I may have found one reason why they wouldn’t want to. I was checking my rankings for a term. My posts on Marketing Pilgrim ranked well for the term [blog stickiness]–#1 and #7 (but as a grouped result, it showed up at #2). My post on my personal site, MamaBlogga, was also in the top ten, at #10.
I thought, perhaps, this might be the result of personalization. Surely my little 3 month old, PR 3 site wouldn’t really be in the top 10. And after all, in my Google Web History, I have 66 searches/results/clicked sites for MamaBlogga. (And, for example, 82 to Marketing Pilgrim. Considering this goes back nearly a year, apparently I’m not as much of a vanity searcher as I thought.) (Okay, since you asked, I’ve searched for myself like 50 times.)
Or not. According to my Web History Trends [jordan mccollum] is my #1 search term and [mamablogga] is #2. Of my “Top Sites,” after Wikipedia (sadly), Answers and WordPress, MamaBlogga is #4. Marketing Pilgrim is #10. (Okay, cue Carly Simon if you must.) And in my [Top Clicks] list is a page from my website.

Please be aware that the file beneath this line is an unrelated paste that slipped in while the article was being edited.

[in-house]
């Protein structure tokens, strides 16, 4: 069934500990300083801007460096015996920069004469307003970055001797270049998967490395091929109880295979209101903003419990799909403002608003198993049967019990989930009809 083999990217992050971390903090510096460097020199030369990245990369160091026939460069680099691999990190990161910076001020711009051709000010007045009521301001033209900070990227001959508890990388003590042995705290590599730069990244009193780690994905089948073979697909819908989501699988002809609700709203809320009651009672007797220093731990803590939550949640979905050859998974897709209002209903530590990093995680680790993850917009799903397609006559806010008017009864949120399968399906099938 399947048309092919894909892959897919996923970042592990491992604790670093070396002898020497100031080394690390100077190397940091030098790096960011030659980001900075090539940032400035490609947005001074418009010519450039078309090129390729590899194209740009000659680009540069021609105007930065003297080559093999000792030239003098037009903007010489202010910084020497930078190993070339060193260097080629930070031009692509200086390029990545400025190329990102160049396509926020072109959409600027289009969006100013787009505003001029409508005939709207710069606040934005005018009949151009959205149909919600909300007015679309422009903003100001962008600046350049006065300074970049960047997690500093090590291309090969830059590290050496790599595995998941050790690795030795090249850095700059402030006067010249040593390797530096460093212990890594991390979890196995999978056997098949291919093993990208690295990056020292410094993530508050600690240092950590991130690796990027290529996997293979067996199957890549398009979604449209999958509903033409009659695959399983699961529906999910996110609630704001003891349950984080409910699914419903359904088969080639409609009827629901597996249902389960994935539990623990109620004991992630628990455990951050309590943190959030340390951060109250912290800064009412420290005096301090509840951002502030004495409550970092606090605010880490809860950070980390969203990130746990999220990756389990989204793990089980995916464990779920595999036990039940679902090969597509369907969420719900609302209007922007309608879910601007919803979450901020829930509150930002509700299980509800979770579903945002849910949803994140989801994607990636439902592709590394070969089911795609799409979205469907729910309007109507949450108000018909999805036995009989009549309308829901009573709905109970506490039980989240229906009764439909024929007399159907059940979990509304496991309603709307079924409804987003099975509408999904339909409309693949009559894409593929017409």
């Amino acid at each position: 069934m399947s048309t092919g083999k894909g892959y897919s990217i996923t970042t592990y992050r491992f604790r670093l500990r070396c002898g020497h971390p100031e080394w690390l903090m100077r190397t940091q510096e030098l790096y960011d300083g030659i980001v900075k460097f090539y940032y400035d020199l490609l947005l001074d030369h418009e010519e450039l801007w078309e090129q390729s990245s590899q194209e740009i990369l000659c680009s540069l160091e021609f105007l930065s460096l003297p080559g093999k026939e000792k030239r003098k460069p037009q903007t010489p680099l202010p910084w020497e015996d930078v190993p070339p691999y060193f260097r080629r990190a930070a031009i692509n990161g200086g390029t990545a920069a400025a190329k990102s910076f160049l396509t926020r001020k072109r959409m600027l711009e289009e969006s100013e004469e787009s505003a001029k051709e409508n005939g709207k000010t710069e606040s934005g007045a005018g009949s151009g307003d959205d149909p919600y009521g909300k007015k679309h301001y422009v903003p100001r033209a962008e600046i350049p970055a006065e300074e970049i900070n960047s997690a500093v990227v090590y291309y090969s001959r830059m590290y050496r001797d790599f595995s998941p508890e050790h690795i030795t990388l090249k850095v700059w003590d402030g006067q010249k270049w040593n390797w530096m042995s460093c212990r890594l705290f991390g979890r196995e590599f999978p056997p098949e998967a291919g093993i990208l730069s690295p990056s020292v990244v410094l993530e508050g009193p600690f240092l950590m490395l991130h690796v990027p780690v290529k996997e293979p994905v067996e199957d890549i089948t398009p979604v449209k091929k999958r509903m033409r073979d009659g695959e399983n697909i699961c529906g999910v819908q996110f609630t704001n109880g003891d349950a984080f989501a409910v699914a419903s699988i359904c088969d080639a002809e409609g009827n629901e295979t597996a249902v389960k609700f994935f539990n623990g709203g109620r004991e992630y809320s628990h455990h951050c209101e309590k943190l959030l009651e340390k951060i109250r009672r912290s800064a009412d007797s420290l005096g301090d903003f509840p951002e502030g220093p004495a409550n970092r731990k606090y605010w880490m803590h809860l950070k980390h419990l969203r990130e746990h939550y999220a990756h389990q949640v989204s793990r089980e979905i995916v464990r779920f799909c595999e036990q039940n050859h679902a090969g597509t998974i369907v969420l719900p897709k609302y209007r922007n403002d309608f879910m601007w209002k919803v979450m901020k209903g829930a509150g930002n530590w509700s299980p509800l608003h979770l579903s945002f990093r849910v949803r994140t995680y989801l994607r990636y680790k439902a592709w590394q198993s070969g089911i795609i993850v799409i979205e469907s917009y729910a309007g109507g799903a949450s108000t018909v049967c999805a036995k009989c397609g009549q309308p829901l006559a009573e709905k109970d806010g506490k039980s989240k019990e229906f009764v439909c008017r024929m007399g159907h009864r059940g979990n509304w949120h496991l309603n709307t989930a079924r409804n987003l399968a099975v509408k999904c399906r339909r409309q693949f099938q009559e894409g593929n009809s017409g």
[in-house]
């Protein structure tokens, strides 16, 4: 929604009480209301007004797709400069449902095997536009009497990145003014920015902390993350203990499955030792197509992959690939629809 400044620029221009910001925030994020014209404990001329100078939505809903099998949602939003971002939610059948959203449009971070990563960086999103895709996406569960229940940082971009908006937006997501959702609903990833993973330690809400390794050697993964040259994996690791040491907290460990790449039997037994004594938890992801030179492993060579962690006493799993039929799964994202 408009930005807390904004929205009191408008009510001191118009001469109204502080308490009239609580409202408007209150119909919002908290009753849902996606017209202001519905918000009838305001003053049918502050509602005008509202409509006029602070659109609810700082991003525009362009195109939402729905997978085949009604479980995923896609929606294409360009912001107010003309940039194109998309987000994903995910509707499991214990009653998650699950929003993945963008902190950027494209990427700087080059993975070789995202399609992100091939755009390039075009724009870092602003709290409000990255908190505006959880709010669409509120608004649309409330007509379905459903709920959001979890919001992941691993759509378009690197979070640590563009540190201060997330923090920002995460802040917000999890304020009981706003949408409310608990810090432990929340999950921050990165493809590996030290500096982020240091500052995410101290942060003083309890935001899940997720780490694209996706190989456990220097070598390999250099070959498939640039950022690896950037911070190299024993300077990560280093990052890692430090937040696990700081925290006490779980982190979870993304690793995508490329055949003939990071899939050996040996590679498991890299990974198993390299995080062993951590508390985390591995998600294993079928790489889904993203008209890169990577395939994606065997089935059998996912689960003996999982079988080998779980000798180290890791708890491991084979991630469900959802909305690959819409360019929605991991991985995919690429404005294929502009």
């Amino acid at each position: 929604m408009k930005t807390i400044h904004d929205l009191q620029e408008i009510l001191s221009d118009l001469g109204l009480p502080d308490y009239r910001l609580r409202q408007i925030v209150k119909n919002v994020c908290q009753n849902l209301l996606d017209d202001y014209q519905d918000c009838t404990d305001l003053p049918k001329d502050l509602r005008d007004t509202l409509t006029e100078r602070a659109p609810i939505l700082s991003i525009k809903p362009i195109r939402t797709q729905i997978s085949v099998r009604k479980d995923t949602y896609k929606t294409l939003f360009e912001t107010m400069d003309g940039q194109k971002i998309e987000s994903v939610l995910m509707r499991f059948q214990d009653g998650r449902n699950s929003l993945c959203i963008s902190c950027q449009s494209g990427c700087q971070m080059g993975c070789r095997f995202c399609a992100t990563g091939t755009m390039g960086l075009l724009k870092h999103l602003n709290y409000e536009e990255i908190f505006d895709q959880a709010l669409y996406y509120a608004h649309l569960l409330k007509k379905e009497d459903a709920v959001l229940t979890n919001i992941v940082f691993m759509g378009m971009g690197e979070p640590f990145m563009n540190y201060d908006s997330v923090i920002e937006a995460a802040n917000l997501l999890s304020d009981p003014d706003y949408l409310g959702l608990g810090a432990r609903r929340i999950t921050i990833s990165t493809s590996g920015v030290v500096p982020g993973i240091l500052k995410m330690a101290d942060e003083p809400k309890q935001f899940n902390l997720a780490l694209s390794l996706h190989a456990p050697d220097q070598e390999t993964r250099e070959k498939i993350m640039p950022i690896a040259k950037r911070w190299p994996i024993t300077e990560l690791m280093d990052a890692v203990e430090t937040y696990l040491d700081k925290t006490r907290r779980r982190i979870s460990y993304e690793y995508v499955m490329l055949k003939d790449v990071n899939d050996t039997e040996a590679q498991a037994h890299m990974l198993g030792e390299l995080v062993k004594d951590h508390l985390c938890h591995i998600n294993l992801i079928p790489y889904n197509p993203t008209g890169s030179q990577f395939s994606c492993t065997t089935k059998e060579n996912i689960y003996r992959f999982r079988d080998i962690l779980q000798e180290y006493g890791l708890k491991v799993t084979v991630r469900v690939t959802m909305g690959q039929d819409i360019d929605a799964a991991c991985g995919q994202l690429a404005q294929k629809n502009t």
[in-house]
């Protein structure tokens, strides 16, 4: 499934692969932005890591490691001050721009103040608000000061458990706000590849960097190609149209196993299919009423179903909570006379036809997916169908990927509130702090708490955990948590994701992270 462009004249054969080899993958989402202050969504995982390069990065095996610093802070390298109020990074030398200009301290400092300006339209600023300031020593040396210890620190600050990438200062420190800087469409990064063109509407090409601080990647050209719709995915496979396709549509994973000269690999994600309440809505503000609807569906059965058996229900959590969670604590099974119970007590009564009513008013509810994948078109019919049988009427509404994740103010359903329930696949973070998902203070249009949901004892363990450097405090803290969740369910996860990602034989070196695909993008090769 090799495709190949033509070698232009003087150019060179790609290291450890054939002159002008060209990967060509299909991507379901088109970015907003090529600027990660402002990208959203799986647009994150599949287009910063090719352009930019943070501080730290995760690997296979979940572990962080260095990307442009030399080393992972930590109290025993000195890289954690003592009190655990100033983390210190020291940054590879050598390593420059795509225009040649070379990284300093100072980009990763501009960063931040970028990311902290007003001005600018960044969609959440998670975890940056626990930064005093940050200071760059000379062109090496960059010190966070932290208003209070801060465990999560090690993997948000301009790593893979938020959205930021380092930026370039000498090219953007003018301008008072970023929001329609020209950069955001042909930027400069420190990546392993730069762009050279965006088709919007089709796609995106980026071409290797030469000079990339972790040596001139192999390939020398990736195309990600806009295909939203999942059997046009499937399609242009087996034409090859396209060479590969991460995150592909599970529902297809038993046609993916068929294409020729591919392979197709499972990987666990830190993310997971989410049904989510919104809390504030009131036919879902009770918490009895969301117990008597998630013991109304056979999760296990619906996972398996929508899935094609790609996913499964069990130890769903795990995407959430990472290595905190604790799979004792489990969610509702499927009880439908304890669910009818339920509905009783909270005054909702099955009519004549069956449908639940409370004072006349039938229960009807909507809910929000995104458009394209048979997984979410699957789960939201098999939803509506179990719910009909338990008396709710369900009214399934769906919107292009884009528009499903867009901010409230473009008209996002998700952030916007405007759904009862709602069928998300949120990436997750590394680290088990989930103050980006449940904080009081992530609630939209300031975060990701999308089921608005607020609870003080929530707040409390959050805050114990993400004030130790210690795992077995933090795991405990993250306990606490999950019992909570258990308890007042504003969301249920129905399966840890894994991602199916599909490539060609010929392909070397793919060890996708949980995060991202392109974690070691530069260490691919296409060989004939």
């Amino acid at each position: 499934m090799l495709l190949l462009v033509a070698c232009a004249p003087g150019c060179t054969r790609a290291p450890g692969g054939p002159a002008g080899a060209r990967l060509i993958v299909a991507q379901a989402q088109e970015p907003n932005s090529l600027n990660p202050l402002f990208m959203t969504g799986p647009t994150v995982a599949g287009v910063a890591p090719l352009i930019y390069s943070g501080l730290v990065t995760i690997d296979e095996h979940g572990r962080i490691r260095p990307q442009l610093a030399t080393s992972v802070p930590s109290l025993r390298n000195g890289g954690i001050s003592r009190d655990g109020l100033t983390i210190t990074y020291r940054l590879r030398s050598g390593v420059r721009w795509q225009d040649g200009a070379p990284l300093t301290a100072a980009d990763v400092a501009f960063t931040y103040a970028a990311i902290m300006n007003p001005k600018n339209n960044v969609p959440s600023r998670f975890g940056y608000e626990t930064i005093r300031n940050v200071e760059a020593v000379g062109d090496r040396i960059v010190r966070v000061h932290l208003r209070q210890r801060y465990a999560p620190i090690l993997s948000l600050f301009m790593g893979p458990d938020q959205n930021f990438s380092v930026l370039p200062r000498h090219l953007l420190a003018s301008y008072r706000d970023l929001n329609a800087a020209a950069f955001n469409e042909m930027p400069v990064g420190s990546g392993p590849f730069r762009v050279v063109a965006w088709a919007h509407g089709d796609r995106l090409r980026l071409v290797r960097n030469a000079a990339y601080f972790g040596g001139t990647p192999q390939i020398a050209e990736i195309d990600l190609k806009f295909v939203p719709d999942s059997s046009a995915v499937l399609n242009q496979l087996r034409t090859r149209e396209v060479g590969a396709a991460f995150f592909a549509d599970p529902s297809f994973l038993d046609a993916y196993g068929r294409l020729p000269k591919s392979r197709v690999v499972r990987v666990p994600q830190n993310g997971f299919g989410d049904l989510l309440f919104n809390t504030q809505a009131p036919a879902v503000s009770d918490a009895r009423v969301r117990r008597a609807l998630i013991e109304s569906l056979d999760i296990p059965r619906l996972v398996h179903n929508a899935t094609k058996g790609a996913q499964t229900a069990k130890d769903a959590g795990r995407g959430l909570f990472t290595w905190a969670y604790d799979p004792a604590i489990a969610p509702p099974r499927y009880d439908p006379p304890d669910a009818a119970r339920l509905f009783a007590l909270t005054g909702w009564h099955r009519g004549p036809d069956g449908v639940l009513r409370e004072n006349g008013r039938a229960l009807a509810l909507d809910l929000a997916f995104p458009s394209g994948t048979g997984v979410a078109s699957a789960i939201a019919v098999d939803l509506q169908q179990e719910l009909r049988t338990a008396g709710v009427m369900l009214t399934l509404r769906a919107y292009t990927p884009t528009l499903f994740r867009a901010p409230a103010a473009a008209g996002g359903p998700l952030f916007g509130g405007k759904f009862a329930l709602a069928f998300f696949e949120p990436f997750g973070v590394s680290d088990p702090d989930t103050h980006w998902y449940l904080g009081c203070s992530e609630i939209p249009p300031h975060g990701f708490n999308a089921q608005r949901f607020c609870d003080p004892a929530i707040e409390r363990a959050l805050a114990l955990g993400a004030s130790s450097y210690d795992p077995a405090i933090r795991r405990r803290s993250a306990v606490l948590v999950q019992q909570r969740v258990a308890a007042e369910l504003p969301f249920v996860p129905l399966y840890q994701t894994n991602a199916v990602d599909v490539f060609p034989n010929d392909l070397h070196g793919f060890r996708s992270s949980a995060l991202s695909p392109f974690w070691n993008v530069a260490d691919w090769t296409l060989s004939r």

You would think that Google could figure out that I like results from MamaBlogga. They seem to understand that I like Marketing Pilgrim.
Because I wanted to know, I turned off personalized search using the trick Matt Cutts shared at the same SMX session: appending &pws=0 at the end of my search string. Here’s how the bottom half of the list changed:
That’s right. Not personalized results, it’s #9. Personalized, it’s #10. No, it’s not a huge difference, and obviously this is highly anecdotal, but haven’t I given them enough data to figure out that I would want to see that ranked high?
I guess I’d better start clicking.